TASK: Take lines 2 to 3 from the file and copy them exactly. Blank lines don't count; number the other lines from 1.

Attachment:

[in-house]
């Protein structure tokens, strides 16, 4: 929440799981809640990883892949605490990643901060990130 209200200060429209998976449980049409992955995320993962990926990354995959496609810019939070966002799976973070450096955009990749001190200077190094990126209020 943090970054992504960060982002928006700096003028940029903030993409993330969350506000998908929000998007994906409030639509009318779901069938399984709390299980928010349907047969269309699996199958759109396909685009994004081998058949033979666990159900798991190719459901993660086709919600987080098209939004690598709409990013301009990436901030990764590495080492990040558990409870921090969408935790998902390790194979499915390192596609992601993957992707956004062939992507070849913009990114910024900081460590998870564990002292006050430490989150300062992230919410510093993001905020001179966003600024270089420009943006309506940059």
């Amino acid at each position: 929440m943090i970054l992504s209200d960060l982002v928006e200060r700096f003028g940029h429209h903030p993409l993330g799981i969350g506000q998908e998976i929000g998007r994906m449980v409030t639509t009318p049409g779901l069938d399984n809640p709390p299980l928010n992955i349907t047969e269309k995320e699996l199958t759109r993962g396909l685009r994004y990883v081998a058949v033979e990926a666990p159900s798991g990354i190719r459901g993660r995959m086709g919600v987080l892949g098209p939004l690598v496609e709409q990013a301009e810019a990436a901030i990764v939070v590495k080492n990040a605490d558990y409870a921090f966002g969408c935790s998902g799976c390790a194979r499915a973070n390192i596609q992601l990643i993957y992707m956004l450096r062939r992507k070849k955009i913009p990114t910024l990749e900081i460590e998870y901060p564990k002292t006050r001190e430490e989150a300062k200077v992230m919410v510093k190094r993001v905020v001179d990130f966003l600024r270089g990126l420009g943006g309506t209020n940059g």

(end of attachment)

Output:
């Protein structure tokens, strides 16, 4: 929440799981809640990883892949605490990643901060990130 209200200060429209998976449980049409992955995320993962990926990354995959496609810019939070966002799976973070450096955009990749001190200077190094990126209020 943090970054992504960060982002928006700096003028940029903030993409993330969350506000998908929000998007994906409030639509009318779901069938399984709390299980928010349907047969269309699996199958759109396909685009994004081998058949033979666990159900798991190719459901993660086709919600987080098209939004690598709409990013301009990436901030990764590495080492990040558990409870921090969408935790998902390790194979499915390192596609992601993957992707956004062939992507070849913009990114910024900081460590998870564990002292006050430490989150300062992230919410510093993001905020001179966003600024270089420009943006309506940059």
């Amino acid at each position: 929440m943090i970054l992504s209200d960060l982002v928006e200060r700096f003028g940029h429209h903030p993409l993330g799981i969350g506000q998908e998976i929000g998007r994906m449980v409030t639509t009318p049409g779901l069938d399984n809640p709390p299980l928010n992955i349907t047969e269309k995320e699996l199958t759109r993962g396909l685009r994004y990883v081998a058949v033979e990926a666990p159900s798991g990354i190719r459901g993660r995959m086709g919600v987080l892949g098209p939004l690598v496609e709409q990013a301009e810019a990436a901030i990764v939070v590495k080492n990040a605490d558990y409870a921090f966002g969408c935790s998902g799976c390790a194979r499915a973070n390192i596609q992601l990643i993957y992707m956004l450096r062939r992507k070849k955009i913009p990114t910024l990749e900081i460590e998870y901060p564990k002292t006050r001190e430490e989150a300062k200077v992230m919410v510093k190094r993001v905020v001179d990130f966003l600024r270089g990126l420009g943006g309506t209020n940059g």